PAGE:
We are already in September. COVID has not yet left us, but we must continue to live with it and get used to the fact that it is here to stay. Vaccinations help, but do not eliminate it. We will have to adopt new habits and be very careful with hygiene and distances. But we must live, we must move forward and, just as people with epilepsy have to adjust to certain guidelines, in addition to taking our medication, we are very capable of adapting and looking for alternative ways to carry out our dreams.
I have spent the summer with my family, in a house we have in the Entrepeñas reservoir. My eldest son came with his family at the beginning of August, and they left on September 2, so I have been able to enjoy my granddaughters as much as I wanted. My youngest son, who we haven’t seen since Christmas, has also come. The truth is that my husband and I have enjoyed ourselves, but we have also ended up exhausted. Used to being 2 people, suddenly we are 7 people for a whole month, with their meals, their washing machines… it’s tired. That’s why we have stayed a few days to rest and, also, to be able to tidy up and clean properly. This Sunday we will return to Madrid to start the routine.
“We will have to adopt new habits and be very careful with hygiene and distances”
“Who really enjoys a gathering of friends is the one who is with the five senses, who realizes the things that happen, who laughs and cries for real”
As I told you in my last contribution to the blog, I’m taking a writing course to write my autobiography and I’m really enjoying it. I’m learning many things and remembering facts that I had forgotten. I can’t wait to finish it and get down to writing my autobiography. I want to make it personal, but at the same time, that many people with epilepsy can see themselves reflected in it and I can help them deal with it as I have dealt with it. Obviously, my epilepsy is controlled, but I want to emphasize that if it is controlled it is also because from the beginning, I have done everything the neurologist told me, I have taken my medication and I have not done anything that could put me at risk of having a seizure (at least, intentionally). This is important, because sometimes, especially young people who are diagnosed with epilepsy, are reluctant to, for example, not drink alcohol, because they think they will look weird or that they will not enjoy themselves as much as their friends. Nothing could be further from the truth. Who really enjoys a gathering of friends is the one who is with the five senses, who realizes the things that happen, who laughs and cries for real, not those who suddenly, after ingesting several drinks, make the “moment of exaltation of friendship” and say that they love everyone, losing control of their person and becoming a different one. I have always been the one who did not drink alcohol and I have observed many of these behaviours all my life. It is difficult, nowadays, to convince a young person not to drink alcohol, with how widespread the issue of binge drinking is, but we must do something to reach out, not only to young people with epilepsy but to everyone. Moderate alcohol consumption is fine. Overdoing it is too much and, even if you don’t have epilepsy, you can also damage your brain cells.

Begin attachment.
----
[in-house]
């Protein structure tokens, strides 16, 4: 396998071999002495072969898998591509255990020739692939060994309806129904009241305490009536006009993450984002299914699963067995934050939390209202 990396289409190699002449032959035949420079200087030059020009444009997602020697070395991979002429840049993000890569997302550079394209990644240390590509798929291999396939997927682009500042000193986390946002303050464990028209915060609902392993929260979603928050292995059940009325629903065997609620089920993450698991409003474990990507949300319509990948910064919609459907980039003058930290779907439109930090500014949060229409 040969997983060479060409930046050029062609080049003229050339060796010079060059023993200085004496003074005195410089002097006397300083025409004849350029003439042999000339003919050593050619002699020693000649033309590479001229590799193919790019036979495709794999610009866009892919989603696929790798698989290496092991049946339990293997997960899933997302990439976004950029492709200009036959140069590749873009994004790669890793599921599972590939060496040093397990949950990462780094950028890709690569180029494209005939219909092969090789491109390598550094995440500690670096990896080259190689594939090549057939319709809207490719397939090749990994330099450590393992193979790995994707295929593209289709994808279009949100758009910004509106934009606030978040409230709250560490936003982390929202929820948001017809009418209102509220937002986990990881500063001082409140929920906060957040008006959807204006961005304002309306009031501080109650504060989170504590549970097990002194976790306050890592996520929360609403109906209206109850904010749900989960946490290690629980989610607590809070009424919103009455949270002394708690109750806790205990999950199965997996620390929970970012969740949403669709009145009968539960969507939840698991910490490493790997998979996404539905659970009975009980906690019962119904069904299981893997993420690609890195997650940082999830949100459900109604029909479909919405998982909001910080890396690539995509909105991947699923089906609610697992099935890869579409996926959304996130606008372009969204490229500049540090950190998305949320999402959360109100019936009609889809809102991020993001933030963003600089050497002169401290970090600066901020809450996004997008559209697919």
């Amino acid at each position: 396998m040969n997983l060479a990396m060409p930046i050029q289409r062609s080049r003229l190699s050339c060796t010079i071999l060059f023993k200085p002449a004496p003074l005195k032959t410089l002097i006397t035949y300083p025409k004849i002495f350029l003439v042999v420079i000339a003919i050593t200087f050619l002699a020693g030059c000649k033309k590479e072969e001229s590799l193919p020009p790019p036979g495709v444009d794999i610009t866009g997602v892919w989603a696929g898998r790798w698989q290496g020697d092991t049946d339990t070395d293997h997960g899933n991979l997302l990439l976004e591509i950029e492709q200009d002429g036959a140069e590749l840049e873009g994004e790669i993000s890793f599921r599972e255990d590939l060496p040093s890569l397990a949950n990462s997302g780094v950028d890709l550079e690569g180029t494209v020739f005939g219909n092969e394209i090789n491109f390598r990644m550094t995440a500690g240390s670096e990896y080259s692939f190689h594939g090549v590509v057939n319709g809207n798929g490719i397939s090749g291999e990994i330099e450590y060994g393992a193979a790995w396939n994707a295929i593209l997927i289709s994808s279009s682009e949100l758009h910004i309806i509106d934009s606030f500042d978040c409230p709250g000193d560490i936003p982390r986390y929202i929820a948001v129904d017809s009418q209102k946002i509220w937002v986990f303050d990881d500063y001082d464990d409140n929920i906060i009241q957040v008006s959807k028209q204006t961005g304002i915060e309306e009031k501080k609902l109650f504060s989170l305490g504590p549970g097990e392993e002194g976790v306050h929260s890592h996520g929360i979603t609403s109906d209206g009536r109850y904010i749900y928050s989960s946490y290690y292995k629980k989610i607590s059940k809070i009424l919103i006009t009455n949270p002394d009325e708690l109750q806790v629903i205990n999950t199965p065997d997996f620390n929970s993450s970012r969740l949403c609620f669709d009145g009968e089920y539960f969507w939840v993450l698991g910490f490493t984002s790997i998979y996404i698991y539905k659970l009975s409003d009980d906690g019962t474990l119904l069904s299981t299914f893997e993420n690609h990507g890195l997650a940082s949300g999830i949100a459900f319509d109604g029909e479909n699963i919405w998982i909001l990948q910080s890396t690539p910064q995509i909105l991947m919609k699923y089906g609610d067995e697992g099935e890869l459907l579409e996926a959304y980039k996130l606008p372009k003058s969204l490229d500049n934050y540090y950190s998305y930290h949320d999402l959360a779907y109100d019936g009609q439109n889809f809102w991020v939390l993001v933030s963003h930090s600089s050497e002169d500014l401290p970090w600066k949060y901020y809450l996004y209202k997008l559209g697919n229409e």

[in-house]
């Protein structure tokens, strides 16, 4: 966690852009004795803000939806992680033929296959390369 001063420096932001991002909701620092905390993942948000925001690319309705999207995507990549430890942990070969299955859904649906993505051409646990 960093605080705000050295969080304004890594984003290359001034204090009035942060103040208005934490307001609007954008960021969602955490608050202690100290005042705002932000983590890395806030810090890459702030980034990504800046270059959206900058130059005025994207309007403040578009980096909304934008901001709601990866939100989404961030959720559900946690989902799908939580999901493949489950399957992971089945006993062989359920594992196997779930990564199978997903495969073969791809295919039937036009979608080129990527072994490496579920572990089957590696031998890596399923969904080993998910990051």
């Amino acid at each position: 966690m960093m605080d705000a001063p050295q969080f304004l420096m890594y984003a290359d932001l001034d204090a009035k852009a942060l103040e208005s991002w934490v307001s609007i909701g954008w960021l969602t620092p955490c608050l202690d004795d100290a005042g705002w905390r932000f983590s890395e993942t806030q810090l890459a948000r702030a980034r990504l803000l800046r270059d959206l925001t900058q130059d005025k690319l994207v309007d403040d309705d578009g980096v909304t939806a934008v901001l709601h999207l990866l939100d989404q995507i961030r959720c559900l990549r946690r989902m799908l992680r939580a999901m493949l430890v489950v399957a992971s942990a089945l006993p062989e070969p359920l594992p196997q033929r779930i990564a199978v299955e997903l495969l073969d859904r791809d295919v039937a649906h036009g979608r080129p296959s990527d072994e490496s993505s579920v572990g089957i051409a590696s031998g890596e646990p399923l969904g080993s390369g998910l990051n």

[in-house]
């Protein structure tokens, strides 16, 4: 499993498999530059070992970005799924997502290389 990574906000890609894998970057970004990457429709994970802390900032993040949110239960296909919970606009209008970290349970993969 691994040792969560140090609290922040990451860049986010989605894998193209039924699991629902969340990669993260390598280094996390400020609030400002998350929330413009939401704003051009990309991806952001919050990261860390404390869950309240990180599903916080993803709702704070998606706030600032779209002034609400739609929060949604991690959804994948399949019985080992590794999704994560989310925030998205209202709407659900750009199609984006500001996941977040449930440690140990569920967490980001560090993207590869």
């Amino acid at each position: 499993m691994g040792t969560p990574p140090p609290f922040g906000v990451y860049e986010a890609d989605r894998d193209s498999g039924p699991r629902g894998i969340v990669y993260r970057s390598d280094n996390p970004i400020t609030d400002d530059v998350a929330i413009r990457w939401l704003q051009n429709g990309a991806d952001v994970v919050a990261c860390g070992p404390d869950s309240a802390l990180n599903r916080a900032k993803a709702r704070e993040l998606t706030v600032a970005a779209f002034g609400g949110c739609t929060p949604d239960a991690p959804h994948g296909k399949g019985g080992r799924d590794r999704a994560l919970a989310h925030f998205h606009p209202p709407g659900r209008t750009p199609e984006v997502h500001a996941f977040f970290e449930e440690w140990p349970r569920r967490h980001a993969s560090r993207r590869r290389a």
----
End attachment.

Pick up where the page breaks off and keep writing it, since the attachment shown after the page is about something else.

Anyway, this is a bit of a moralistic post. But it is so important for people with epilepsy to follow this guideline…
Also the political year has started, so I’m going to have my time very busy.
Best wishes to all.
Swamp of Entrepeñas.